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The Complexity of Bike Share Litigation

Posted on June 18, 2018 to

Bike share has increased in major metropolitan areas each year, and according to the National Association of City Transportation Officials, there were 35 million bike trips in 2017 alone. Today, you can find bike share programs in most downtown areas to decrease traffic congestion and improve environmental conditions.

All it takes is creating a quick account and adding a credit card or debit card to book a bicycle and ride it from one designated station to another. Stations are located throughout downtown areas and are often conveniently  placed near public transportation.

While the purpose of bike share programs works positively, not all bike share programs take the riders’ safety and security into consideration.

The injuries from bike share programs pose unique legal issues, including the issue of governmental immunity when city sponsored bike programs are involved.

Sovereign Immunity in Bike Share Programs in Washington, D.C., Maryland, and VA

A local government cannot hide behind tort immunity when they fail to provide safe bicycles to their users. Some jurisdictions will allow suit if you can prove that the bike or the station was not operated in a reasonably safe condition.

The Recent Success of an Unsafe Condition Claim

Claiming unsafe conditions may be viable claim. For instance, in Corwin v. New York City Bike Share, LLC, the cyclist suffered a traumatic brain injury after crashing into an unpainted wheel stop that was not visible next to the bike share program’s station. The plaintiff filed a suit against the city of New York and the bike share program provider along with associated contractors. While the city filed a summary judgment stating that they qualified for government immunity, the court denied the motion finding that a genuine dispute occurred because New York City did not assess an unreasonably unsafe condition for cyclists and pedestrians.

What about the Release of Liability?

In Corwin, the court also reviewed the  Bicycle Rental, Liability Waiver, and Release Agreement, which the plaintiff was required to sign to become an annual member of the program. While the Agreement released the city of common law negligence claims, the plaintiff argued that the waiver was an unenforceable contract and that it was void because it was against public policy.

The plaintiff argued that the website  did not reasonably and conspicuously notify the user that they were about to engage in a legally binding contract. While the bike share program and contractors were able to escape normal liability under this contract, the courts held that the City of New York was not relieved of liability because the liability release could not undermine the City’s duties to maintain safe roadways. The city, regardless of any liability waiver, owed a duty of care.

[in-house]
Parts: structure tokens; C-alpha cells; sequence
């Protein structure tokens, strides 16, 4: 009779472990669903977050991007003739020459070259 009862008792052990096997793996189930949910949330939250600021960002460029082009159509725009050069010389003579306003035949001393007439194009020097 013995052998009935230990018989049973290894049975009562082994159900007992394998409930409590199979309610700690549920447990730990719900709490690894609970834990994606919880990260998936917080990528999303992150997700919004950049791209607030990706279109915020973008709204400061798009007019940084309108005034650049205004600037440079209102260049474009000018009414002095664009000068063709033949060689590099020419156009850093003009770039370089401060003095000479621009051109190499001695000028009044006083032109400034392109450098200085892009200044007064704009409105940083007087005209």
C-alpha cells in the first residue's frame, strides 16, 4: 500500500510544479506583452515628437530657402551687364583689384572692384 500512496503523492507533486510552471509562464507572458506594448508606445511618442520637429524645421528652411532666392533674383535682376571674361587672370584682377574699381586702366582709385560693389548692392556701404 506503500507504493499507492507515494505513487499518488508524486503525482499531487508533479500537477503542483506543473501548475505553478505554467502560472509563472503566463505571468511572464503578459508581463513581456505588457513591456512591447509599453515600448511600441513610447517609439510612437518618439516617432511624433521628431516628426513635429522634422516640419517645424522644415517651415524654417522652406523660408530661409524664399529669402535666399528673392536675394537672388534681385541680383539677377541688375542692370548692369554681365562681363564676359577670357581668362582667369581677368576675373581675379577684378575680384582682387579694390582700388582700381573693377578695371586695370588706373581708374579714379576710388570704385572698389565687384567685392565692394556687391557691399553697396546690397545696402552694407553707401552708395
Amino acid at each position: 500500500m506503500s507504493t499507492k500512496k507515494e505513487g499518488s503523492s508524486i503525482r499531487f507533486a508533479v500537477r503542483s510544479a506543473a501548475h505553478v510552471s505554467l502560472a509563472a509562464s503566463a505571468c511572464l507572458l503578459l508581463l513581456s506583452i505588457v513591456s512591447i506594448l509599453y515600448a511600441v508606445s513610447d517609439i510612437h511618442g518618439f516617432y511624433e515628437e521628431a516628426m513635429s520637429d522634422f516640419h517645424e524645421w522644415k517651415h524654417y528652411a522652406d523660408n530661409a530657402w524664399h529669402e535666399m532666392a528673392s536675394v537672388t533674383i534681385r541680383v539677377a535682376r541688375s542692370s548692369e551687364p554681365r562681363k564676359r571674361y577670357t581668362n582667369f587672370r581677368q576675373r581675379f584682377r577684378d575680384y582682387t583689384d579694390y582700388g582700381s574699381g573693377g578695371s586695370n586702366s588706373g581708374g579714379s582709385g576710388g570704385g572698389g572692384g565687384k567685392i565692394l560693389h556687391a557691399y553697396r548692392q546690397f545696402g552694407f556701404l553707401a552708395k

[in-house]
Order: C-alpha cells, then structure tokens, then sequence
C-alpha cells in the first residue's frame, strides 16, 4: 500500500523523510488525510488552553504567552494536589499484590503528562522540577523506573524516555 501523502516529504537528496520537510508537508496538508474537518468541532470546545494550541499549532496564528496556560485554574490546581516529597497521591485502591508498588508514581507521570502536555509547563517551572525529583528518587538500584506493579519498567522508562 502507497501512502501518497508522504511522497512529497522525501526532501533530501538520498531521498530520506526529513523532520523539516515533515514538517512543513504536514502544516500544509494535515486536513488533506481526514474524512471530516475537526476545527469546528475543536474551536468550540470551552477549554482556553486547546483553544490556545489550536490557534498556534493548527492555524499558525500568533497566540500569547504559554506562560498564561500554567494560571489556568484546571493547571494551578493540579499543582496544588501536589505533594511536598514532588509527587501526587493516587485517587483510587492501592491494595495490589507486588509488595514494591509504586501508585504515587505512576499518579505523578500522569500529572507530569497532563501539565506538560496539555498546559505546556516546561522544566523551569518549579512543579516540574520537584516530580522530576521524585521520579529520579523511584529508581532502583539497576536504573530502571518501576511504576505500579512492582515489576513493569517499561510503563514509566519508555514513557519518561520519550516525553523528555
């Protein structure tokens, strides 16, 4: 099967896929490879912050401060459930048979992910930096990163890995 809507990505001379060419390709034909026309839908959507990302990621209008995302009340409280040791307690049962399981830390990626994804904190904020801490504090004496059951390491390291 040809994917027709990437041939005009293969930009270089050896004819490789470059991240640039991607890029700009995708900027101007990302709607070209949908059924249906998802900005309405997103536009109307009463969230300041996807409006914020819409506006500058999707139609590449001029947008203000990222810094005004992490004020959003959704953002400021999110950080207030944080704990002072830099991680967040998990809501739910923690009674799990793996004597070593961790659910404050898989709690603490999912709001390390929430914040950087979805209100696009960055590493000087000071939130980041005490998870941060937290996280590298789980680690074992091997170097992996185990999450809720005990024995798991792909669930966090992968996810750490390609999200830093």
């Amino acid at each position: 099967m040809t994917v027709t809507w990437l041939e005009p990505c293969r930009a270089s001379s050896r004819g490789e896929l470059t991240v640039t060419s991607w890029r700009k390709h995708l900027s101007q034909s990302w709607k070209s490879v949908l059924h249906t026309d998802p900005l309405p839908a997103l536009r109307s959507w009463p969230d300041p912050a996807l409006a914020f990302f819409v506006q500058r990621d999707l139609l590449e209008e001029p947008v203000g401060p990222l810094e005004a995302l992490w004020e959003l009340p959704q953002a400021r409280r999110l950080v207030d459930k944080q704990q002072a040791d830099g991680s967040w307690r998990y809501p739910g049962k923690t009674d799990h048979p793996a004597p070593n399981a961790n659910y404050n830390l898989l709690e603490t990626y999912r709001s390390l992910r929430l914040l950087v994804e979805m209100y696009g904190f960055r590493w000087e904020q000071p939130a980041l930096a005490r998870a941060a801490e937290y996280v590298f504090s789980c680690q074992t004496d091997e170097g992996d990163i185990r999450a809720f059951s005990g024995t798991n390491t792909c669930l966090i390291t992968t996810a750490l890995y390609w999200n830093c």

Because the city bike station was on a public roadway and the plaintiff was injured on a public road, the city could still be liable.

Bike Share Programs Can Be Held Liable

Owners and operators of bike share programs may be subject to liability if their bikes are involved in an accident that results in death, injury, or property damage.

Whether a company can escape liability by using liability waivers is a complicated issue. There are situations where liability waivers do  not prevent a plaintiff from recovering damages.

  • The Clarity of the Contract Terms – A liability waiver and release is only valid if persons signing the liability waiver knows what they are agreeing to and what rights they are forfeiting. If it is not clear in the waiver that the user is about to sign a legally binding contract that waives their right to hold the owner accountable, then the courts are less likely to enforce that contract.
  • Gross Negligence – Gross negligence is often defined as conduct that exhibits a willful or reckless disregard for the rights of others. If a defendant is guilty of gross negligence, the liability waiver may not be enforceable.
  • Willful Misconduct – Willful misconduct’s definition varies depending on the state. But in most cases, a person is intentionally failing to act or acts in a way in which they know that they are putting others at risk for serious injury or damage. For example, the company is aware that their bicycles have severe defects but fail to repair them – despite the technician reports.

Holding Bike Share Programs Responsible

If you used a bike share program and suffered serious injuries, you may be able to hold the company or city responsible – depending on the situation. Even if you signed a liability waiver, speak with an experienced injury attorney. Never assume that a waiver means you have no options, especially when someone’s blatant negligence injured you.

Contact the attorneys at Koonz, McKenney, Johnson, DePaolis & Lightfoot, LLP today to explore your legal options. Schedule a consultation by contacting one of our three office locations or by scheduling an appointment online.